Mullet Visors and Cold Feet

After a brief week of post-race blues, I think I’ve found my next adventure. It’s an insatiable feeling not having the next goal defined and set in stone. My mind wanders incessantly as I scan the internet and deliberate. My mental stamina runs out quickly as I tirelessly cross-reference my Google Calendar with Running in the USA search results for marathons, 50K, 50-Milers and everything in between.
More on that later, but first the week in review:
Julia and I reintroduced ourselves to the Rocky Mountains. Camping, hiking, and visiting our favorite pit stops along the open roads of Colorado. Our weekend excursion to Crested Butte began with an impromptu creation of a hip, new, hat style:

Mullet Visor Patient Zero

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Get em while they’re hot kids! Or rather while it’s hot outside. This multi-purpose, all weather, sun-protecting visor is all the rage among the ever growing community of mullet-aficionado-mountain-athletes. Love the mullet party in the back, but need to settle with all-around business for your 9-5? With the #MULLETVISOR, you can slip into the mullet party mindset any time you want with no long term commitment!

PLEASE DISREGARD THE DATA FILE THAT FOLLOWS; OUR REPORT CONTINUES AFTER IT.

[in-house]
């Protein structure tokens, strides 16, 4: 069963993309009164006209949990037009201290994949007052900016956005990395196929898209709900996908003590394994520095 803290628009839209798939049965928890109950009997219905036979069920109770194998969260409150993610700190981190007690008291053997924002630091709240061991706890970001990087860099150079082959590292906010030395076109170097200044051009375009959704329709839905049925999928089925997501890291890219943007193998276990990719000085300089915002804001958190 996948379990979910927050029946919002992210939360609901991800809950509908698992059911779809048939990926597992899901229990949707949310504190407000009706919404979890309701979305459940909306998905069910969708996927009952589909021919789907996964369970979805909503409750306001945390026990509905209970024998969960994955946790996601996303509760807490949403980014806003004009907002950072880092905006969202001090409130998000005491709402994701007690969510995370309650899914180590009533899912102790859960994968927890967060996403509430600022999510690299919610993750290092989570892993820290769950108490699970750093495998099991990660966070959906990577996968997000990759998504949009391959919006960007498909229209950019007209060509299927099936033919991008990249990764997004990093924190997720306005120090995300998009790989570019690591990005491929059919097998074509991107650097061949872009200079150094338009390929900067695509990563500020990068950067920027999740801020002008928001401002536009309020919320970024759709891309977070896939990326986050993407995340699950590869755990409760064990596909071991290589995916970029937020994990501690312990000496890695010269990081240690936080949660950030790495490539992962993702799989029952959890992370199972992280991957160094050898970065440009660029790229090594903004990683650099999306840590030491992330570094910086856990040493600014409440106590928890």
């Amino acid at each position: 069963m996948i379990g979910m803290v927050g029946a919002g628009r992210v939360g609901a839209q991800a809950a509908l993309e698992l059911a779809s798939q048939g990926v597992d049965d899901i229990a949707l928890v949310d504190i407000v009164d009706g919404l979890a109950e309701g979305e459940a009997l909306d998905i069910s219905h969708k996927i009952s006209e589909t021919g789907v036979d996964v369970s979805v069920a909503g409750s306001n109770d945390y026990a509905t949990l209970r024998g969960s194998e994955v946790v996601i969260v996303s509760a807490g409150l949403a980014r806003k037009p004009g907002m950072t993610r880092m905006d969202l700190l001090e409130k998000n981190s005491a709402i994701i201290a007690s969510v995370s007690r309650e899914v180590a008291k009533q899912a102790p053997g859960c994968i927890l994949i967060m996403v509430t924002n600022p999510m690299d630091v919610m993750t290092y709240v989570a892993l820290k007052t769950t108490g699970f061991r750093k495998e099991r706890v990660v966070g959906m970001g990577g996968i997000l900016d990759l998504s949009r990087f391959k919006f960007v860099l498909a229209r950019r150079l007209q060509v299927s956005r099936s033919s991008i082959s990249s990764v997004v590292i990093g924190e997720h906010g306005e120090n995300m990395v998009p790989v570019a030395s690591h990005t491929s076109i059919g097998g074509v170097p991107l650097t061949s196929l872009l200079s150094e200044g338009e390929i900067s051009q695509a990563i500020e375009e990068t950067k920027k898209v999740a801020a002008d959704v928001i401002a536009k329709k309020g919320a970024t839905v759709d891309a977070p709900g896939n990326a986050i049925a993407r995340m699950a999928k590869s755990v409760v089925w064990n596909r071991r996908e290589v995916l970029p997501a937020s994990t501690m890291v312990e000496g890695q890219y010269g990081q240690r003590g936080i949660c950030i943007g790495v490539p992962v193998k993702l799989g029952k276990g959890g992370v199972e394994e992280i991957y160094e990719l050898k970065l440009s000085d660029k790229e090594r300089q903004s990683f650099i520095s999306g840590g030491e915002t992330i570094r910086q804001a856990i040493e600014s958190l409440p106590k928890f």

But wait there’s more! For a limited time only, the founder and creator of the Mullet Visor is offering FREE instructions on how YOU can make your very own #MULLETVISOR
  1. Get Hat.
  2. Cut off top of hat.
  3. Install buff (AKA Neck Gator) around the snap back.

And now back to our regularly scheduled programming.

So Julia and I touched base in Salida, Gunnison, and set up camp in Crested Butte for 18 hours of off-the-grid bliss. We hiked a bit, read our books, soaked in streams. Everything was wonderful.


Julia at Boss Lake.

Dan in Boss Lake.

I’ve been pretty active soaking in Clear Creek in Golden because it refreshes my legs and soul. During our trip, I made a point to get in to the Arkansas River in Salida, the Slate River in Crested Butte, and Boss Lake at Monarch Pass.
It’s no coincidence that I’m reading the book “What Doesn’t Kill Us” by Scott Carney. I’ve actually met Carney, who came to November Project in Denver a few times back when he was conducting research for his book. His story centers around the training methods of Wim Hof and his ability through controlled breathing to influence his health, regulate his immune system, and even withstand freezing temperatures.
I’m three-quarters of the way through the book and am giddy over the number of connecting themes that parallel my life. Notions of ultra-endurance performance, in-depth analysis of surfing legend Laird Hamilton, and an interview with November Project founder Bojan Mandaric. All in the name of uncovering the body’s capability to respond to stresses from external temperature swings.
One tidbit that resonated with me is the introduction of cold water to your showering routine. I’d tried this a few times before, but my body just locks up under the chilling flow of the shower head, hoping to keep the cold focused on one spot.
“Embrace the shock in a cold shower.” Scott Carney, What Doesn’t Kill Us.
This phrase, is so simple, but drastically changed my perspective of cold shower stints. Now it’s buzz, cold here, shock cold there, vroom this feels so great. The purpose of shocking the system is welcome and exciting.
Work Week
After a rejuvenating weekend away, we eased back into the work week with some local hiking.

South Table Morning Hike.

New Sneakers